The oscillator may for instance be constructed by the SMD technique, using an epoxy printed wiring board that is 0.8 mm thick.

A thus-constructed oscillator may for instance be disposed in a Koto-6 housing made by the Koto Electric Company. FIG. 2 shows an exemplary embodiment for a printed wiring board of a thus-constructed oscillator.

The drawing, on a scale of approximately 8:1, shows the component side of the printed wiring board with its conductor tracks, on which the SMD (surface mounted device) components are secured by the SMD technique. Especially the contours of the conductor tracks are shown as thin lines. The contours of the intended SMD components are shown as heavy lines. A housing Q (e.g. the Koto-6 housing made by Koto Electric Company) is provided along the outer heavy line. The Siemens BBY51 SMD component is preferably used as the variable-capacitance diode component, with two variable-capacitance diodes D1, D2. The Siemens BFR181 SMD component is intended in particular as the oscillator transistor T1. The Siemens CF750 SMD component is intended in particular as the GaAs transistor amplifier T2. The printed wiring board shown is made of an epoxy material with a thickness of 0.8 mm, and it is conductive on its back side.

Six terminal pins are provided, shown in the drawing as circles drawn in heavy lines.

At the points marked by circles drawn in fine lines, the conductor track shown on the component side is passed through the printed wiring board and connected conductively to the conductive backside thereof. The conductive backside of the printed wiring board forms the ground or reference potential M. The reference potential M is added both at the terminal pin shown at bottom left in the drawing and the terminal pin shown at bottom right in the drawing. These two terminal pins are intended to be conductively connected to the conductive backside of the printed wiring board. The control voltage for the voltage controlled oscillator is supplied at the terminal pin X3 shown at the upper left corner in FIG. 2. The supply voltage of the oscillator stage is supplied at the terminal pin X4 shown at top center in the figure. The supply voltage for the buffer stage is supplied at the terminal pin X5 shown at bottom center of the figure. The oscillator signal is taken off from the terminal pin X11 shown at the upper right in the figure.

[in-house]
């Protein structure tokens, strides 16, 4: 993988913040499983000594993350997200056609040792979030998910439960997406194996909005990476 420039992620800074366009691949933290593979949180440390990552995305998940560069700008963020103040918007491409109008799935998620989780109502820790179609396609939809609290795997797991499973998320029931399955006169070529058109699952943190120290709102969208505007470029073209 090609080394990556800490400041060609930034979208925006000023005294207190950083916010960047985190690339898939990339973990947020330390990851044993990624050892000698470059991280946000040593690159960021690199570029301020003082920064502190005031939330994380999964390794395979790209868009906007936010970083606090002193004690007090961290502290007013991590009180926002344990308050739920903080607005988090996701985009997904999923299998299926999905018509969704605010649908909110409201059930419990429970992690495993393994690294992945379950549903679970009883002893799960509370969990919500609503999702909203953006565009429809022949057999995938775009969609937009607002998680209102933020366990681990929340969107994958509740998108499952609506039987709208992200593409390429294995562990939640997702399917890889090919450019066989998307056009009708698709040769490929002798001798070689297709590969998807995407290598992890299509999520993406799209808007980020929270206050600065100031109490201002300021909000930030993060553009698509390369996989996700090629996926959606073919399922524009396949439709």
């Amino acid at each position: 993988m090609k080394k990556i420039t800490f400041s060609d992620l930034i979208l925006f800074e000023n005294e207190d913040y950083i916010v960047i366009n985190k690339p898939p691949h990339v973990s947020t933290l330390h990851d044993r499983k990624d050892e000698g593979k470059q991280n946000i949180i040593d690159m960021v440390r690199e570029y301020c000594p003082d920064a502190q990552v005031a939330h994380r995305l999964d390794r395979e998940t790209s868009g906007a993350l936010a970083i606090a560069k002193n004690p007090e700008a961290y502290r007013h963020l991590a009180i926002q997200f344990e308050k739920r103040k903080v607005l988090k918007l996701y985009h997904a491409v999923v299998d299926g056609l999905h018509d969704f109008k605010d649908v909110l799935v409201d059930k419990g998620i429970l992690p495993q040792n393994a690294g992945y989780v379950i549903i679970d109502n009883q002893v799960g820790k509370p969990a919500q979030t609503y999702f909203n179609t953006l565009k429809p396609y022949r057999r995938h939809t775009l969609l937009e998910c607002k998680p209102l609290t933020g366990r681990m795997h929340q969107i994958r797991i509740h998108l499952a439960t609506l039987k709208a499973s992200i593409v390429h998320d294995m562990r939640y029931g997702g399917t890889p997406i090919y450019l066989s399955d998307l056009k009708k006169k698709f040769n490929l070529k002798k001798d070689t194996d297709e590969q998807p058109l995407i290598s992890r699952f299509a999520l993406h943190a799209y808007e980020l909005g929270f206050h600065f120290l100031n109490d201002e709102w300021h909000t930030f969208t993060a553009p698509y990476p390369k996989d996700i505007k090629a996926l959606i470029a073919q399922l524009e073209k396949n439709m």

To explain the mode of operation of the oscillator, it should be noted that the oscillator transistor T1 is disposed in a collector circuit. A low-impedance uncoupling takes place via the uncoupling capacitor C4. The emitter E of the oscillator transistor T1 is connected to an open feedback-type microstrip S2. The result is a negative resistance, viewed from the standpoint of the base B of the oscillator transistor T1, for a broad frequency range. In terms of direct voltage, the operating point of the oscillator transistor T1 is adjusted by means of the resistors R1, R2 and R3, such that a non-overdriven mode of operation of the oscillator transistor T1 is provided. High-frequency decoupling of the oscillator transistor T1 is provided by means of the coils L1 and L2 and with the aid of the filter capacitor Cl, The base B of the oscillator transistor T1 is connected at the resonator terminal X1 to a resonator unit that is to be electrically tuned. This unit comprises an open microstrip resonator S1 which is shorter than lambda/4 and is connected to the variable-capacitance diode D1 via a coupling capacitor C2. This brings about the generation of oscillations at a characteristic frequency of this resonator unit. Via the resistor R4 and the filter capacitor C3, which act as an RC filter, a control voltage can be input at the control voltage input X3. The control voltage serves the purpose of frequency-determining control of this resonator unit, in that the capacitance of the variable-capacitance diode D1 is controlled in accordance with the control voltage. The anode terminal X8 of the variable-capacitance diode D2 remains open, so that the variable-capacitance diode D2 in particular is then not used.